If you’re like many iPhone owners, you probably took the time to install iOS 14 to your device over the weekend. The new update from Apple includes a plethora of new features — including some much-needed security and privacy enhancements.
What kind of enhancements? Well, for starters, you can now see when your device’s camera or microphone is on thanks to an icon in the upper-right corner. And coming soon, you’ll even be able to block ad tracking by default. Tap or click here to see all the new updates in iOS 14.
But not everyone who’s installed iOS 14 is happy with it. Despite new features like app widgets, custom wallpapers and better Maps, iOS 14 seems to use more battery life than the previous version. Did Apple mess up and drain everyone’s iPhone? As it turns out, there’s a reason why it’s happening. Here’s what you can do about it.
Battery woes in iOS 14! Did Apple cause this?
Update: Apple has finally addressed complaints of battery issues and other glitches with a new iOS 14 bulletin. According to Apple, some users may notice the following issues after updating to iOS 14:
- Your workout route maps are missing in the Fitness app on iPhone.
- The Activity, Heart Rate, or other health-related apps don’t launch or load data on your Watch.
- The Fitness app or Health app crash or fail to load data.
- The Health app or Fitness app claims you’re out of data storage.
- The Activity app claims you’re out of data storage on your Apple Watch.
- Your environmental sound levels data or headphone data from Apple Watch is missing in the Health app.
- Increased battery drain on your iPhone or Apple Watch.
If you experience two or more of the above issues, Apple is telling users to completely erase and restore their phones and watches. It’s a whopper of a fix, but we have a guide to get you squared away.
Multiple iPhone users have taken to Twitter to dish on what they believe is a battery problem built into iOS 14. Since installing the update, many early-adopters have found their phone’s battery life performing far worse than normal — with questions about software bugs and upgrades already making the rounds.
Battery life is worse, I recommend waiting until iOS 14.2 Seems like Apple decided to skip 14.1 as developers already got an update for 14.2. But yeah, wait. I used to last all day without needing to charge my phone on iOS 13. Now, I need to charge my phone at least 2 times.— Jovani Trejo (@JovaniTrejo_) September 20, 2020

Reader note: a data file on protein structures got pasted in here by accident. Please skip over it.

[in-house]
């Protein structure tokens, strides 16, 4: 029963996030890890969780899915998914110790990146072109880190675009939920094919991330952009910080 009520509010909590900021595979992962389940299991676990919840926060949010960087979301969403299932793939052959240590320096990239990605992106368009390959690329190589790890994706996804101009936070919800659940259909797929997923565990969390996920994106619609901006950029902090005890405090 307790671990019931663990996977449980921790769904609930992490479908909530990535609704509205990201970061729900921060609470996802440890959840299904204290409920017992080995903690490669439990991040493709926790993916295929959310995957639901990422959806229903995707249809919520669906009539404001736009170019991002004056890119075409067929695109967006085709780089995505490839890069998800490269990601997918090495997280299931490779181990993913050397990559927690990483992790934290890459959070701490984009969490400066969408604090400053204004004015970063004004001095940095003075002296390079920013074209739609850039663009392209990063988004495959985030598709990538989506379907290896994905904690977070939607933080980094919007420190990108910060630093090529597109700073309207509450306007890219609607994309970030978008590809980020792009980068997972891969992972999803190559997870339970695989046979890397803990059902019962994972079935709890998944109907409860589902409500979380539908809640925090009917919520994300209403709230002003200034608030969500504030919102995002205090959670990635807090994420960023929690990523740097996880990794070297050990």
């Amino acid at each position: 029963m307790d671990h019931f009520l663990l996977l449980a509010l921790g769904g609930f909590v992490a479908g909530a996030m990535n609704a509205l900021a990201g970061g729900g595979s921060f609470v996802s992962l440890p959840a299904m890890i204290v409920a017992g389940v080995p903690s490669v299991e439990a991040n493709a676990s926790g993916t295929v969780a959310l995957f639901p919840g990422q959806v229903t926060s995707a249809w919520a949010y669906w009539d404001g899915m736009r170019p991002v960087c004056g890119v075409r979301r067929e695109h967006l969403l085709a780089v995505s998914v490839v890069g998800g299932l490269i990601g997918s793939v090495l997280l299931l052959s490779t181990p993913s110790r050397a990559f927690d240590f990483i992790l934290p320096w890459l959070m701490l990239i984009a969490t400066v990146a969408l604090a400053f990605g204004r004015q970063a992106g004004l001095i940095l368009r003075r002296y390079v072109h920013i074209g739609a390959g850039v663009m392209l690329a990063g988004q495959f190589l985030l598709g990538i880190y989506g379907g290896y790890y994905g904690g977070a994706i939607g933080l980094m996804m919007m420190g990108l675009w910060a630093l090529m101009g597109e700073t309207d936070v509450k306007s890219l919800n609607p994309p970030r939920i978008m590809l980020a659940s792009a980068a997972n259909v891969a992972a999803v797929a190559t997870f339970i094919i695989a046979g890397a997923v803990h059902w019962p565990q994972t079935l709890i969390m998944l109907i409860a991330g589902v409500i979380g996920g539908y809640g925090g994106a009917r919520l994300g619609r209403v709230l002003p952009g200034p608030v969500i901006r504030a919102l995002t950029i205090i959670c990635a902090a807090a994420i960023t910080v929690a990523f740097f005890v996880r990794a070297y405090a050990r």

Some have reported their phones dropping from 100% to 40% after only an hour of use. Others are even reporting quick drops to 0% out of the blue. What gives, Apple?
Apple doesn’t even believe there’s an issue at all. Instead, it’s telling us that everyone will probably experience battery issues at first — and that they’ll sort themselves out after a few days. Wait, what?
Apple to iPhone owners: ‘It’s just you.’
Speaking to one of the people submitting complaints to the official Apple Support Twitter account, Apple claimed that “Background activity is usually needed when going to a new iOS for about 48 hrs, including apps downloading updates.”
What this means is there’s a process going on behind the scenes that you can’t see — and it’s part of the reason your battery is draining so quickly. And believe it or not, Apple’s not wrong here.
Based on our knowledge of iOS 14, one of the biggest under-the-hood upgrades of the new operating system is its new Spotlight search. This allows you to search for files and apps on your phone, but because the system was overhauled, every single part of your phone needs to be re-indexed so they can be found again.
As a result, you’ll see more background battery consumption than usual for about 48 hours or so after you update. Once this is finished, your battery life should improve again.
The re-indexing theory makes sense when you think about it. It’s also not the only reason your battery is draining. Not only is re-indexing happening in the background of everyone’s phone, but people are also using their devices more than usual to try out all the new features. It’s a double-whammy for battery use.
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Fortunately, there is something you can do to make your battery last a bit longer. Once indexing is finished (remember, it takes about 48 hours), you can disable background activity altogether. This will consume less battery life on your phone overall — but it also means if you close out of an app, you’ll have to reopen it again rather than having your data saved in the background.
If that sounds like a worthwhile trade off (especially for those of you with older phones), here’s how to do it:
- Open the Settings app.
- Tap General.
- Tap Background App Refresh.
- Here, you can either pick and choose apps you don’t want to be refreshed or disable all of them from refreshing. To stop all apps from refreshing, tap the menu labeled Background App Refresh and select Off.
Remember: You should still give your iPhone 48 hours to finish updating itself behind the scenes. If you’re patient enough, you might be surprised to find that there’s nothing wrong with it at all.